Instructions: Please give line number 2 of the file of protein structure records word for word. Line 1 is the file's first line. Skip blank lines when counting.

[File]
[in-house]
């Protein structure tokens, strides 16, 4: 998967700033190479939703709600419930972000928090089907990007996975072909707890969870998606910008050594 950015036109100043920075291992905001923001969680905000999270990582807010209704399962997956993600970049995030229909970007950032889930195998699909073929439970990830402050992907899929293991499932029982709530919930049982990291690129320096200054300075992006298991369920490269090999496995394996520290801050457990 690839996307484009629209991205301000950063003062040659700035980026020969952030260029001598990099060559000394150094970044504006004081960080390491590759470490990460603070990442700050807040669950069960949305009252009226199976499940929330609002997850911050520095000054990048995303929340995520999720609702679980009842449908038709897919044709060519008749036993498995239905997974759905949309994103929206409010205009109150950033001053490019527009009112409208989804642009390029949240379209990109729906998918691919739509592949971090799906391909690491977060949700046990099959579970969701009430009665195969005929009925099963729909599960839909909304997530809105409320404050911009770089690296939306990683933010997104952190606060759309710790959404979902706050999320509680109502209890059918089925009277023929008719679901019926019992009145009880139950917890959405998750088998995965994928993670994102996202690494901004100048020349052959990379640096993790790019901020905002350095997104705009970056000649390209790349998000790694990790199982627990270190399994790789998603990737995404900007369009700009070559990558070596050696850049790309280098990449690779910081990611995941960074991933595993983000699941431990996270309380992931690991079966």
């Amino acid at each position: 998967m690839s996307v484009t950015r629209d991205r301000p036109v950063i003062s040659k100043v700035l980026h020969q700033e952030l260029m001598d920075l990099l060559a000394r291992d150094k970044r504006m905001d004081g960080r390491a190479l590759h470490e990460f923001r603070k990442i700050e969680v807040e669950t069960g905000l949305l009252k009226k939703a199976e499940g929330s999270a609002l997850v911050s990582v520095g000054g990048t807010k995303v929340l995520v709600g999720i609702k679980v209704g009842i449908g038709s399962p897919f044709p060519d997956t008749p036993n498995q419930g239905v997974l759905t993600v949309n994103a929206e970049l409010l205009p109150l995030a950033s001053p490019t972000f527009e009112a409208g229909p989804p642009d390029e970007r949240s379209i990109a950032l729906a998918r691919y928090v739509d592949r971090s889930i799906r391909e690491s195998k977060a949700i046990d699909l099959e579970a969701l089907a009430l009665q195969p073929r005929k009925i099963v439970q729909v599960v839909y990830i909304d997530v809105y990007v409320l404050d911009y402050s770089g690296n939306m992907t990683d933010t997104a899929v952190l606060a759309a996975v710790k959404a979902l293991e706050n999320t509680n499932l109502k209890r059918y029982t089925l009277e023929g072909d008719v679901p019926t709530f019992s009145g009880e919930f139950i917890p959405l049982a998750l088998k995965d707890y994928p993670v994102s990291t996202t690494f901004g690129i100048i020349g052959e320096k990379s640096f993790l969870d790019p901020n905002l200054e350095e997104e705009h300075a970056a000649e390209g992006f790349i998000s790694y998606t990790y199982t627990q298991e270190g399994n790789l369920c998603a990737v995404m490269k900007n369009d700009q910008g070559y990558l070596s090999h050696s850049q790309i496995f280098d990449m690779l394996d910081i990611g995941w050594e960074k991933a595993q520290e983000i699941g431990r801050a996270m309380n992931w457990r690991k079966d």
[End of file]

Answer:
């Protein structure tokens, strides 16, 4: 998967700033190479939703709600419930972000928090089907990007996975072909707890969870998606910008050594 950015036109100043920075291992905001923001969680905000999270990582807010209704399962997956993600970049995030229909970007950032889930195998699909073929439970990830402050992907899929293991499932029982709530919930049982990291690129320096200054300075992006298991369920490269090999496995394996520290801050457990 690839996307484009629209991205301000950063003062040659700035980026020969952030260029001598990099060559000394150094970044504006004081960080390491590759470490990460603070990442700050807040669950069960949305009252009226199976499940929330609002997850911050520095000054990048995303929340995520999720609702679980009842449908038709897919044709060519008749036993498995239905997974759905949309994103929206409010205009109150950033001053490019527009009112409208989804642009390029949240379209990109729906998918691919739509592949971090799906391909690491977060949700046990099959579970969701009430009665195969005929009925099963729909599960839909909304997530809105409320404050911009770089690296939306990683933010997104952190606060759309710790959404979902706050999320509680109502209890059918089925009277023929008719679901019926019992009145009880139950917890959405998750088998995965994928993670994102996202690494901004100048020349052959990379640096993790790019901020905002350095997104705009970056000649390209790349998000790694990790199982627990270190399994790789998603990737995404900007369009700009070559990558070596050696850049790309280098990449690779910081990611995941960074991933595993983000699941431990996270309380992931690991079966």